Oct 262015
 

Even Cinderella had to be home by midnight. The clock struck twelve yesterday for the Pittsburgh Steelers, falling to the Kansas City Chiefs 23-13 in quarterback Landry Jones first NFL start. Some of you might think this metaphor is directed at Jones who a week after playing nearly flawlessly committed three costly turnovers. It isn’t.

Nope, the coach that turned back into the pumpkin yesterday was the Steelers defense. Going into the year, nobody wondered how good they could be but rather if they could not be bad enough for the offense to overcome. Through the first six weeks they were a pleasant surprise, if not winning games then certainly being more of a help than a hindrance. Yesterday, that all went bye-bye.

Which isn’t to excuse Jones. The results of his first start were decidedly mixed. The Ghost of Michael Vick gave us very little although credit him for taking care of the football. You can make excuses for Jones miscues – the first INT, a terrible throw into triple coverage, led to a missed field goal while his second pick was juggled by Antonio “Gimme The Ball” Brown – but the bottom line is those throws had to be better. And in the post-game young Landry looked like he had just watched someone kick his dog so he clearly took this loss to heart.

Meanwhile, the team around him didn’t exactly put him in position to succeed. Let’s start with Todd Haley, whose playcalling was somewhat mystifying. Vick didn’t know the playbook and couldn’t throw yet they open the offense up with him. Jones comes in, shows he can make plays, so Haley responds by turning the clock back to 1995. Jones went over an entire quarter between pass attempts yesterday which doesn’t do much for your confidence or rhythm.

At times the offense showed signs of life with Le’Veon Bell finally getting loose for 121 yards on the afternoon. One might even argue the turning point of the game came when he busted off a 42 yard run but couldn’t quite kick it to second gear before getting tackled short of the goal line. Two plays and a sack later, the Steelers were settling for another Chris Boswell field goal. I’m not faulting Bell for not doing more, I am saying when you’re playing with your third QB, stars need to be stars.

Antonio Brown probably slept well last night since all his whining led to him getting fed the ball on a consistent basis. He did respond by snagging 6 receptions for 124 yards. A couple of his catches, particularly the 41 yard bomb which set up an eventual TD pass to a wide open Martavis Bryant, were pretty spectacular in nature. However, I wonder how much his complaining affected the game plan as the first INT was Jones trying to force the ball to him and the lack of production from secondary options was surprising. Most notable was Heath Miller, who did not register a single catch for the first time in 110 consecutive games.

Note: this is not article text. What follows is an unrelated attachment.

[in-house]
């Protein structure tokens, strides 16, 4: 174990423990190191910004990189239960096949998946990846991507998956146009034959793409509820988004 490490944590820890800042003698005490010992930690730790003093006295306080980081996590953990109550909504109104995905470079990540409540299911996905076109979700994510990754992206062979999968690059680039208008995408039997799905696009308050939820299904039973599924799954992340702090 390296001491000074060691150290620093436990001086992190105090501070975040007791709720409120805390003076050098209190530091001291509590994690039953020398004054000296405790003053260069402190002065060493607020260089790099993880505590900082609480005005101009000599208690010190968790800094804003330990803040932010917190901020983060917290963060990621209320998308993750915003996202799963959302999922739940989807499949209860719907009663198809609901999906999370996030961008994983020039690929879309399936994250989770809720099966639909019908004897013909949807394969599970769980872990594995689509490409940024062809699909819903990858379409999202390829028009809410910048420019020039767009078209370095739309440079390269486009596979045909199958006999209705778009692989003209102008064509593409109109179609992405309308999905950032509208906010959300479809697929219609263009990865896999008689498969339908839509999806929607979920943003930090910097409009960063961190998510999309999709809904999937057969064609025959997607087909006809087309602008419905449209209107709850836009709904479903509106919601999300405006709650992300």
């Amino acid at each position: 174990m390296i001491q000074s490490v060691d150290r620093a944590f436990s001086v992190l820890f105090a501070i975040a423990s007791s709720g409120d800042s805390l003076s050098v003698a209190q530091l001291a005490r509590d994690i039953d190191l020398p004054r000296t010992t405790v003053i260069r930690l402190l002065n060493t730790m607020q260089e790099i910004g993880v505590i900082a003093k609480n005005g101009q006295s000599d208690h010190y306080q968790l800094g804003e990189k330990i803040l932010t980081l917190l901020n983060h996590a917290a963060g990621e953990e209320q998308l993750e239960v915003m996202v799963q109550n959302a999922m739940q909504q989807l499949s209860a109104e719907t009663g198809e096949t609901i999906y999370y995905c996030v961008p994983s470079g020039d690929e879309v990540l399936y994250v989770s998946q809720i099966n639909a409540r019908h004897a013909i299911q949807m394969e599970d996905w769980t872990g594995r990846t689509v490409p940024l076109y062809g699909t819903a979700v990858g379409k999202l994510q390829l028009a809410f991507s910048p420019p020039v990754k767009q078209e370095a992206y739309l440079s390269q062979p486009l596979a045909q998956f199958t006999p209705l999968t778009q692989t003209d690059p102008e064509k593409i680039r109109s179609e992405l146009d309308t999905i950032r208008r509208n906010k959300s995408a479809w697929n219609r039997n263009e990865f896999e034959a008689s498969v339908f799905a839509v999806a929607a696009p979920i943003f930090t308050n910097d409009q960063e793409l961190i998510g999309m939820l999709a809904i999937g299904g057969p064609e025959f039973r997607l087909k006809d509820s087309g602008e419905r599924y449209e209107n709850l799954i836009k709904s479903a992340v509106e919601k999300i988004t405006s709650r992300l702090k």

Funny how we never heard about that streak, huh? It’s almost like Heath cares more about winning than his stats. Weird, right AB?

Offensive issues aside, this game was definitely on the defense. They hung tough in the first half, giving up long drives but holding the Chiefs to four field goals. However, after the Steelers finally came to life and put up 10 straight points to cut the lead to three, the D proceeded to completely fold like a cheap lawn chair. Faced with a third down deep in their own end, Alex Smith hit TE Travis Kelce for a 26 yard dagger over the middle. On the very next play, back-up RB Charcandrick West ripped off a 36 yard run of his own to go over 100 for the first time in his career. Smith eventually found Chris Conley in the end zone and it was all over.

The Steelers D had been giving up a lot of yardage but finding ways to limit the damage. Yesterday, not so much. What’s worse, the yards they gave up came at the hands of pretty explosive San Diego and Arizona offenses. The Chiefs were playing without Jamaal Charles and without Jeremy Maclin yet they let game manager Smith and a bunch of back-ups go up and down the field on them. Particularly galling was the 100 yard rushing performance from a guy who had never topped 50 in his career. There were so many missed tackles yesterday where a third and long became either third and short or a first down simply because somebody couldn’t wrap up. After seemingly turning a corner, the Steelers D is once again a big question mark.

Anyway, there’s no point in crying over spilled milk. The Black and Gold sit at 4-3 after going 2-2 in Ben Roethlisberger’s absence. If I had a nickel for every person who said “I’ll take 2-2 without Ben” the past two weeks, I’d be able to afford one of those cool-ass Teslas. I suppose it’s true but the fact the two losses were both games the team very easily could have won – or, in the case of the Baltimore game, should definitely have won – make it seem disappointing. And when you’re chasing an undefeated juggernaut every game matters. The Steelers face that undefeated juggernaut next Sunday. Let’s hope they bring their A game (and maybe that guy who wears #7).

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